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John Polidori's The Vampyre: Summary & Analysis

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  • 0:00 John Polidori
  • 1:03 The Plot of ''The Vampyre''
  • 5:02 Romantic and Gothic Elements
  • 6:04 Lesson Summary
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Lesson Transcript
Instructor: Abigail Walker

Abigail has taught writing and literature at various universities. She has an M.A. In literature from American University and an M.F.A. in English from The University of Iowa.

In John Polidori's ''The Vampyre,'' two men decide to travel together in Europe. On their journey, one of the men notices that his companion has troubling habits-- including one which is deadly.

John Polidori

Born in 1795, John Polidori shared his family's enthusiasm for literature but chose a career in medicine. During his short life (his death at 25 apparently was the result of self-inflicted poisoning), Polidori became the friend and doctor or Romantic poet Lord Byron. In literature, romantic means characterized by emphasis on individualism, emotion, nature, and the past.

The two men traveled together in 1816 to Villa Diodati, Byron's home in Italy. Here, Polidori met another Romantic poet, Percy Bythe Shelley, and his fiancé, Mary Wollstonecraft Godwin. To amuse themselves one summer evening, the group decided to compose frightening stories. While Godwin wrote a first draft of what would become the Gothic novel Frankenstein, Polidori composed The Vampyre, although some readers mistakenly assume Lord Byron was the author.

The Vampyre was the first published story about vampires and went on to have a profound influence on famous works of fiction, including Bram Stoker's Dracula.

The Plot of the The Vampyre

The Newcomers

The beginning of The Vampyre reveals that two newcomers begin appearing at London parties. One, Lord Ruthven, likes to stare gravely at any bare skin that comes into view. Although unnerving, Ruthven fascinates everyone because of the eerie intensity of his gaze and his strange appearance. Lord Ruthven, though remarkably handsome, is alarmingly pale. Like Ruthven, the second newcomer, Aubrey, is quite attractive, but unlike Ruthven, Aubrey is joyful, always viewing the best in everyone. Still, despite their differences, the two men decide to tour Europe together.

The Travelers and the Greek Girl

Traveling through Belgium, Aubrey discovers that Ruthven likes to gamble and then give his money to the poor, but only those wanting money for their vices, not to those truly needing it. Then, in Rome, Aubrey discovers that Ruthven is trying to make love to an innocent Italian girl. After preventing the seduction, Aubrey distances himself from Ruthven by traveling alone to Greece.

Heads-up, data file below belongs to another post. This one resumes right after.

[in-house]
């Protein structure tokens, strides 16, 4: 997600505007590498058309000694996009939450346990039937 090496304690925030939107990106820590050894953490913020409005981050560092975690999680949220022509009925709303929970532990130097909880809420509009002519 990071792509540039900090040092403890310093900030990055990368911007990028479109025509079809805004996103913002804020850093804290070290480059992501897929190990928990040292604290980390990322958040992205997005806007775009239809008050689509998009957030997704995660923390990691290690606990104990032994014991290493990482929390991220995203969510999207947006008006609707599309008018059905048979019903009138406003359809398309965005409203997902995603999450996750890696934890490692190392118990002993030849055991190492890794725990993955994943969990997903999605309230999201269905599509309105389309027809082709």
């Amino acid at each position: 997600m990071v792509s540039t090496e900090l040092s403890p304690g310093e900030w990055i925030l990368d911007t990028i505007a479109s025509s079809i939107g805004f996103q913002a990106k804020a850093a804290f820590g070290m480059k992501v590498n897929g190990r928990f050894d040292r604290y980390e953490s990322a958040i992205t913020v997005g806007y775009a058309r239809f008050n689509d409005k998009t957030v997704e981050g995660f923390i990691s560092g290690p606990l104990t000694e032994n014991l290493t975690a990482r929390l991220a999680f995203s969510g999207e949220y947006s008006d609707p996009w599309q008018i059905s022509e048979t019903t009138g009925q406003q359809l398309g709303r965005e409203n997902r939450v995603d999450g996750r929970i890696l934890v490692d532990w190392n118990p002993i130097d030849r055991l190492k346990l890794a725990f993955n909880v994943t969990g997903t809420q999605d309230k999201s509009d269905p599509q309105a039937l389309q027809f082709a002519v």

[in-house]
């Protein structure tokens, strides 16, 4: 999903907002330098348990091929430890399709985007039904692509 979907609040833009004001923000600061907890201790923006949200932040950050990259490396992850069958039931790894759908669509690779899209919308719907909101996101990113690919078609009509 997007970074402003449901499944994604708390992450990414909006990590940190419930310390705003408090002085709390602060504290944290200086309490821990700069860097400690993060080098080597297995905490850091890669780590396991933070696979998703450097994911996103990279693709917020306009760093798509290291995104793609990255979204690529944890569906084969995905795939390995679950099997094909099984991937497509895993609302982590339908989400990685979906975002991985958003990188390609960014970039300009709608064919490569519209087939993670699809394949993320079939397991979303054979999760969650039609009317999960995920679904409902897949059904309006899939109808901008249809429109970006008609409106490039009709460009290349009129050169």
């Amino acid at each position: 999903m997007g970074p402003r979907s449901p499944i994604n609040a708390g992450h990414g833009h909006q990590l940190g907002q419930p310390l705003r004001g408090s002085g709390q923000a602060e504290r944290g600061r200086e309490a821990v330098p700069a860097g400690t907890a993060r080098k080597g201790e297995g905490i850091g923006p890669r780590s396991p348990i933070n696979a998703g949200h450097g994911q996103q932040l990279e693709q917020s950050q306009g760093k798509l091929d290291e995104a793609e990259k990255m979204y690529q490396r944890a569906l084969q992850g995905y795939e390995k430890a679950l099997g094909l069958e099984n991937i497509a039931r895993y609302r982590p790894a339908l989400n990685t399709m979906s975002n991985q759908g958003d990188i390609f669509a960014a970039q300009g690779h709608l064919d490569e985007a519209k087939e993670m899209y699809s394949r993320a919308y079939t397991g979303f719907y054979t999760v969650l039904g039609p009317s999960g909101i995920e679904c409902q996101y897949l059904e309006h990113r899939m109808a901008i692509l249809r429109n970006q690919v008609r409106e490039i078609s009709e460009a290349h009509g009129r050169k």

In Athens, Aubrey meets Ianthe, an exquisite Greek girl. She goes with Aubrey on his frequent excursions, and he loves to watch her as she pirouettes on sunlit fields. She often tells him stories about vampires inhabiting a nearby forest. Ianthe believes these stories, but Aubrey does not. Tragically, Aubrey discovers her words prove true! One day, riding through the forest, it suddenly turns dark and begins to storm. He tries to hurry his horse towards town, but it stops.

Aubrey hears a woman scream. Then, a man hoists Aubrey in the air before slamming him to the ground. Dazed, Aubrey soon notices townspeople rushing toward him holding flares. One flare illuminates the pale, lifeless face of Ianthe. Seeing her throat drenched with blood, the townspeople shriek, 'Vampyre!'

Ianthe's death causes Aubrey to take to his bed. Tormented, he has horrible visions of the vampyre and pleads with him not to kill Ianthe. Sometimes he shouts curses at Ruthven from his bed. When Aubrey recovers his senses, he is shocked to find the real Ruthven caring for him. Aubrey, still quite frail, accepts Ruthven's kindness and apologizes for past disagreements. In fact, he decides to travel again with Lord Ruthven.

The Oath

Together, they set off to unfamiliar areas of Greece. They have been warned about bandits; and climbing through rugged terrain, they hear gunfire. Ruthven is shot. Mortally wounded, Ruthven makes Aubrey swear that he will not say a single negative word to anyone about Ruthven for a year and a day after his death.

After learning Ruthven's body has mysteriously disappeared, Aubrey begins his journey home to see his younger sister. She's about to make her first appearance in society, and she is pleased her brother will escort her. When he accompanies her to her debut, Aubrey is startled when someone grabs him and says, 'Remember your oath.' It is Lord Ruthven!

The Bride, the Groom, and the Brother

Seeing Ruthven unhinges Aubrey. He cannot tell anyone, even his sister, the truth about Ruthven. Surely they would think Aubrey mad. Yet he now realizes that Ruthven is dangerous.

As the days passed, Aubrey became increasingly isolated and confused. A doctor attends him constantly as Aubrey remains in bed, crying a warning to his sister to stay away from Ruthven. Aubrey's condition does not improve until he hears a comment, when a year and a day have almost passed, about his sister's upcoming marriage. Immediately, Aubrey asks the name of the groom and is very pleased it is not Ruthven.

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